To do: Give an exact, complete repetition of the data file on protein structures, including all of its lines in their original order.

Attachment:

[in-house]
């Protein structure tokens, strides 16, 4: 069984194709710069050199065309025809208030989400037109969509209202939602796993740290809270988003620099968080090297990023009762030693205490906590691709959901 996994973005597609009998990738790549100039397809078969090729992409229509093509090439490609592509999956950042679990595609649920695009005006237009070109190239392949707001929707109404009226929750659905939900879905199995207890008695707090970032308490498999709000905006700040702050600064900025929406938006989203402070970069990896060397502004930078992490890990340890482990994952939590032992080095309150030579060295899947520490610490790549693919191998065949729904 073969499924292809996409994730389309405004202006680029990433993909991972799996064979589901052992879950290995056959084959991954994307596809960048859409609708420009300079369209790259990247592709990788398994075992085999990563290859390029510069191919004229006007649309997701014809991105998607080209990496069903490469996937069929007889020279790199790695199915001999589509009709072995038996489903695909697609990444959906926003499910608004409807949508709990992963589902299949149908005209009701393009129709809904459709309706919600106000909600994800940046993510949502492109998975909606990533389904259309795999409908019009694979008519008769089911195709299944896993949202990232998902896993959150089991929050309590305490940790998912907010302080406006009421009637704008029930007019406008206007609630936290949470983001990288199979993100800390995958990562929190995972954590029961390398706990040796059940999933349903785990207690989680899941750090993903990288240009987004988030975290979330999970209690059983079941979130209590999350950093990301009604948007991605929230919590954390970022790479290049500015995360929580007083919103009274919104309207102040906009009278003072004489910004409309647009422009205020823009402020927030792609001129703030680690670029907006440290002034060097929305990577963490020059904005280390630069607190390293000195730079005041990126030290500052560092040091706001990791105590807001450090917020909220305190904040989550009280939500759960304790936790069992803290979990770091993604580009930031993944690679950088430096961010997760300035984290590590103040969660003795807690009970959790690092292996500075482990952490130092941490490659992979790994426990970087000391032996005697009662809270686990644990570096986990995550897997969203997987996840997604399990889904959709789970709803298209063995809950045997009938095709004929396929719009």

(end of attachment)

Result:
[in-house]
């Protein structure tokens, strides 16, 4: 069984194709710069050199065309025809208030989400037109969509209202939602796993740290809270988003620099968080090297990023009762030693205490906590691709959901 996994973005597609009998990738790549100039397809078969090729992409229509093509090439490609592509999956950042679990595609649920695009005006237009070109190239392949707001929707109404009226929750659905939900879905199995207890008695707090970032308490498999709000905006700040702050600064900025929406938006989203402070970069990896060397502004930078992490890990340890482990994952939590032992080095309150030579060295899947520490610490790549693919191998065949729904 073969499924292809996409994730389309405004202006680029990433993909991972799996064979589901052992879950290995056959084959991954994307596809960048859409609708420009300079369209790259990247592709990788398994075992085999990563290859390029510069191919004229006007649309997701014809991105998607080209990496069903490469996937069929007889020279790199790695199915001999589509009709072995038996489903695909697609990444959906926003499910608004409807949508709990992963589902299949149908005209009701393009129709809904459709309706919600106000909600994800940046993510949502492109998975909606990533389904259309795999409908019009694979008519008769089911195709299944896993949202990232998902896993959150089991929050309590305490940790998912907010302080406006009421009637704008029930007019406008206007609630936290949470983001990288199979993100800390995958990562929190995972954590029961390398706990040796059940999933349903785990207690989680899941750090993903990288240009987004988030975290979330999970209690059983079941979130209590999350950093990301009604948007991605929230919590954390970022790479290049500015995360929580007083919103009274919104309207102040906009009278003072004489910004409309647009422009205020823009402020927030792609001129703030680690670029907006440290002034060097929305990577963490020059904005280390630069607190390293000195730079005041990126030290500052560092040091706001990791105590807001450090917020909220305190904040989550009280939500759960304790936790069992803290979990770091993604580009930031993944690679950088430096961010997760300035984290590590103040969660003795807690009970959790690092292996500075482990952490130092941490490659992979790994426990970087000391032996005697009662809270686990644990570096986990995550897997969203997987996840997604399990889904959709789970709803298209063995809950045997009938095709004929396929719009």